Thumb joint (Trapeziofirst-metacarpal joint)
The joint is mainly affected by osteoarthritis and the condition is common in middle-aged women. It’s usually as a result of overuse; especially with the thumb in the stretched back position. X-ray confirms the diagnosis as well as squeezing the joint surfaces together. The patient complains of pain and tenderness at the base of the thumb and on using the thumb for writing, gripping, unscrewing jars etc.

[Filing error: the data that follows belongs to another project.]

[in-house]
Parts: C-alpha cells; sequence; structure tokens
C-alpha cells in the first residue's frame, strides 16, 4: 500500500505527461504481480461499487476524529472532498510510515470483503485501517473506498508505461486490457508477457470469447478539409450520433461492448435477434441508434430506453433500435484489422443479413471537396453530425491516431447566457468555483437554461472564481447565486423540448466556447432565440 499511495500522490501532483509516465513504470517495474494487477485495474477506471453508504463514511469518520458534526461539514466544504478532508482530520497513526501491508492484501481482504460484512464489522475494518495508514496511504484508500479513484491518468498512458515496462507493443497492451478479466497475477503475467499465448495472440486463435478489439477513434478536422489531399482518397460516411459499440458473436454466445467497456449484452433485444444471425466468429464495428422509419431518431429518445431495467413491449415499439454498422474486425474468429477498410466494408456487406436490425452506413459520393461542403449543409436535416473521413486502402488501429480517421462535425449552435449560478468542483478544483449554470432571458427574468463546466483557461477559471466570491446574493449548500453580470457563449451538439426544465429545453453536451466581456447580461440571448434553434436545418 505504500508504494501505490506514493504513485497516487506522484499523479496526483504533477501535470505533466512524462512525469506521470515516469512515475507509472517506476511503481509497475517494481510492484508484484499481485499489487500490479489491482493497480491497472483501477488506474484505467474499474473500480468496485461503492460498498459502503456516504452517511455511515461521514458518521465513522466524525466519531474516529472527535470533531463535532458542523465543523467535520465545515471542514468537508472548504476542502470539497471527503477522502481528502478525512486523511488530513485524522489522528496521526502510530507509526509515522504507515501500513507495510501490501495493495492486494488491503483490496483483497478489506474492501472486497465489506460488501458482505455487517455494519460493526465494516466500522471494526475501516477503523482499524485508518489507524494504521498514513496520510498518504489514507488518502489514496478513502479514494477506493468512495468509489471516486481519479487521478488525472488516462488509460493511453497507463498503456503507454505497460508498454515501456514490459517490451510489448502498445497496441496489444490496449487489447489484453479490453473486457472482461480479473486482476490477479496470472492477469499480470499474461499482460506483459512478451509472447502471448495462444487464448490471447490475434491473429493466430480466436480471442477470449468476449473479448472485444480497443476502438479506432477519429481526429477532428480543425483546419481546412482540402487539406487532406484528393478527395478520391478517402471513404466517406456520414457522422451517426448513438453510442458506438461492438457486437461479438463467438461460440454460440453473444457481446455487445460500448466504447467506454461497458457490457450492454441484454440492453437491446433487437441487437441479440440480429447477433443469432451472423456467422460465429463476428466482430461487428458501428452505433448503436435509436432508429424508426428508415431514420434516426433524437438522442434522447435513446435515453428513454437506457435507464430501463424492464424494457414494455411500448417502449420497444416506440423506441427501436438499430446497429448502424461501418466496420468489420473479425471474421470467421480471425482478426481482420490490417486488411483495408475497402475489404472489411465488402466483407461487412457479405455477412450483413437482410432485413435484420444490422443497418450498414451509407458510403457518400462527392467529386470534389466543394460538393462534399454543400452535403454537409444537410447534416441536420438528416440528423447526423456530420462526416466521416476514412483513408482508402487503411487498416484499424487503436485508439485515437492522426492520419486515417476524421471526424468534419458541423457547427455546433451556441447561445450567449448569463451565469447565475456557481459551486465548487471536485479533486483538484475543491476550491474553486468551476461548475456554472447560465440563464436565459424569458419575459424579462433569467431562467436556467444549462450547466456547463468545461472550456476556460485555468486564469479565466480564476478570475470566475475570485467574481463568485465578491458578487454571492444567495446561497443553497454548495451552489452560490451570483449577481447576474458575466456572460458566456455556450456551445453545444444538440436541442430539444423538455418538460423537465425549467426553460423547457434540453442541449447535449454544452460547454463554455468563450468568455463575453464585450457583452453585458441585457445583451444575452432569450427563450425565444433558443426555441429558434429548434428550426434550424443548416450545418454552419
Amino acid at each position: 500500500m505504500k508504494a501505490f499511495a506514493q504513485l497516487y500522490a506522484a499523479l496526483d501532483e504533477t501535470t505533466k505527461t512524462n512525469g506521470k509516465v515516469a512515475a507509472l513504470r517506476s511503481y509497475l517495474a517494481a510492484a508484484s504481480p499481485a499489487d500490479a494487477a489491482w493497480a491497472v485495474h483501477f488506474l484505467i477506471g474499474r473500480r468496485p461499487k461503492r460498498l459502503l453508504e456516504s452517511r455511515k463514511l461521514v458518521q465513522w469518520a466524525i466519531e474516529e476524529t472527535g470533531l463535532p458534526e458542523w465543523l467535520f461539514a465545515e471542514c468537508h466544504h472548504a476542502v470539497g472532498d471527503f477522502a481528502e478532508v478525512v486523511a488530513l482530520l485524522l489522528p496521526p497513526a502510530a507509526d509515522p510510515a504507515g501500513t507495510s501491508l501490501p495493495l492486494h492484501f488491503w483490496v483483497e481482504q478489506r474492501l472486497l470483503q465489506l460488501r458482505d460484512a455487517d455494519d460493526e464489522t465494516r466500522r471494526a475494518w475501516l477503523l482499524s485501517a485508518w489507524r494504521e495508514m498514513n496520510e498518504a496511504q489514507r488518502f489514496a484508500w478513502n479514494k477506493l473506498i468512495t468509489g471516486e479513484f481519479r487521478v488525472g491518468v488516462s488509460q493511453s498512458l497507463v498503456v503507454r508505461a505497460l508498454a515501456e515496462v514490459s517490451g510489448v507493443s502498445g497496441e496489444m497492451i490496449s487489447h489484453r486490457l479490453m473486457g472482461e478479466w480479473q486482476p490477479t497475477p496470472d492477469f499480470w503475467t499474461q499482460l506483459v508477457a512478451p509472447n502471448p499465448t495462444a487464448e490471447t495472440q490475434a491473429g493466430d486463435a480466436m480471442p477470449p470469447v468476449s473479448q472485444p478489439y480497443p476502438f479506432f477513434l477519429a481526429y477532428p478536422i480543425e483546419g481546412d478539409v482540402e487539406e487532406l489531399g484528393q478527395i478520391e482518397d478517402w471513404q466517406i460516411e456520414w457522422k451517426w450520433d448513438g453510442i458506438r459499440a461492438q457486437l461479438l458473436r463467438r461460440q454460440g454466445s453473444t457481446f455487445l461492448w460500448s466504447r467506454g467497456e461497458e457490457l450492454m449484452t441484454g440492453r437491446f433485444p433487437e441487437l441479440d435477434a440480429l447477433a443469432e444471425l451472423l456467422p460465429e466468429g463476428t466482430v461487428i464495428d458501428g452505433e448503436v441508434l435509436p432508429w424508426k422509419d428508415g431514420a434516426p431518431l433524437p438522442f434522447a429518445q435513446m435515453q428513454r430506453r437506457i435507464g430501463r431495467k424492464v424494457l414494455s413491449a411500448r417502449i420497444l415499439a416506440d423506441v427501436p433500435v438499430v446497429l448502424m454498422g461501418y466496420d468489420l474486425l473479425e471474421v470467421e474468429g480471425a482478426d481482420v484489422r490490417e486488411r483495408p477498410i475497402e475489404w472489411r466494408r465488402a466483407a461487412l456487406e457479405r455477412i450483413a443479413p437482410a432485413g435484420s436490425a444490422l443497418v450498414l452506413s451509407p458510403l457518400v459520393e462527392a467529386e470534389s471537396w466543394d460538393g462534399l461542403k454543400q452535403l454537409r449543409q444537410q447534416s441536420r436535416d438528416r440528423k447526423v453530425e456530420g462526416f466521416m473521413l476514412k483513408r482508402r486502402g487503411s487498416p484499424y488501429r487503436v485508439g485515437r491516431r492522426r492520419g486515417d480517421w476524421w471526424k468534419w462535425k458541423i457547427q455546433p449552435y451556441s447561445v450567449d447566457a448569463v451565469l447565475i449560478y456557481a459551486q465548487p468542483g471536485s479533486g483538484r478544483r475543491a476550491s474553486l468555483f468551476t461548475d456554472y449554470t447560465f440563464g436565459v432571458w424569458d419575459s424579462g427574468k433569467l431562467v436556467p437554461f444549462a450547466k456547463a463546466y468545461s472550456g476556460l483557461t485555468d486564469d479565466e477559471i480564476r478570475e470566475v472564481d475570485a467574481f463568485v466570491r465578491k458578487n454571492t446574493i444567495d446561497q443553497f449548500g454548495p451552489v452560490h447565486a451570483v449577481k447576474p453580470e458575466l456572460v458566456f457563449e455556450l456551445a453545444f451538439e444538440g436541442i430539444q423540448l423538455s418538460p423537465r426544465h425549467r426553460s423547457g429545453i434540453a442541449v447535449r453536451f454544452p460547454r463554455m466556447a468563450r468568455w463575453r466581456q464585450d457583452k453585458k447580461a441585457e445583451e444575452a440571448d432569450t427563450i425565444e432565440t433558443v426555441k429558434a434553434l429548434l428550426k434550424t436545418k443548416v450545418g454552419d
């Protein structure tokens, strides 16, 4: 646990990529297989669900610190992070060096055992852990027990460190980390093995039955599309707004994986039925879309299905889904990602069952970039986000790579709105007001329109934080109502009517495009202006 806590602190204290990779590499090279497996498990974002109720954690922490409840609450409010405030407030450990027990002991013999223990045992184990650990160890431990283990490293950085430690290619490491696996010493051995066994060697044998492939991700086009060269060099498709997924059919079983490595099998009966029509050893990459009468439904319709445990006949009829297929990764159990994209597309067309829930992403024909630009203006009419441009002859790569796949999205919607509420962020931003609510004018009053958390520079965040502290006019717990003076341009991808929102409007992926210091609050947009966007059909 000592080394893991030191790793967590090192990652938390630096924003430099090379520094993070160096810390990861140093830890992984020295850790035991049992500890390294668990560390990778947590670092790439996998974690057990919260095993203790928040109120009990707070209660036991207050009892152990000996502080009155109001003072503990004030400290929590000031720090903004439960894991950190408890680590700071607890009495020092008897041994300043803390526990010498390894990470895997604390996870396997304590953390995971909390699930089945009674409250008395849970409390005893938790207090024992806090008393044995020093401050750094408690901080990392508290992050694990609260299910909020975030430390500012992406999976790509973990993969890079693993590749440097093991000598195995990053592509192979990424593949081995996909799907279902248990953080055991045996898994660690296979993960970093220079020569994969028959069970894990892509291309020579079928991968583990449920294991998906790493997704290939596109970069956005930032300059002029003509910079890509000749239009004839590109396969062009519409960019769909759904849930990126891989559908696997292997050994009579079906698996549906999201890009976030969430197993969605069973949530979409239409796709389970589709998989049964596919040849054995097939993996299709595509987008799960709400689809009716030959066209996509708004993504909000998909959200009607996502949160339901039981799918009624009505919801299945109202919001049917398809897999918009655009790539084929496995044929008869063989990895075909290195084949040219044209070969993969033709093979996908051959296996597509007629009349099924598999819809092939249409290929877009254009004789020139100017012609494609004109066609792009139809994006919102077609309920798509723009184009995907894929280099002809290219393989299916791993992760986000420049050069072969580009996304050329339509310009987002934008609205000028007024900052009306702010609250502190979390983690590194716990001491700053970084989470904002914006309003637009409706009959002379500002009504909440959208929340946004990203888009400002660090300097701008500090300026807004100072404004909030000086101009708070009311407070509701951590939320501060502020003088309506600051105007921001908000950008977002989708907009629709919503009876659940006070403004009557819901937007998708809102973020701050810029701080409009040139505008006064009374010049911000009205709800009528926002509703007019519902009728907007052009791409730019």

Physiotherapy can help by using a specific massage technique called frictions across the front of the joint and by stretching the joint by pulling on the thumb itself. Patients can be shown how to do that at home too. Ice and electrotherapy may be used, with advice on how to avoid aggravating activities. The joint can also be injected with steroid that reduces the inflammation and pain within the joint.
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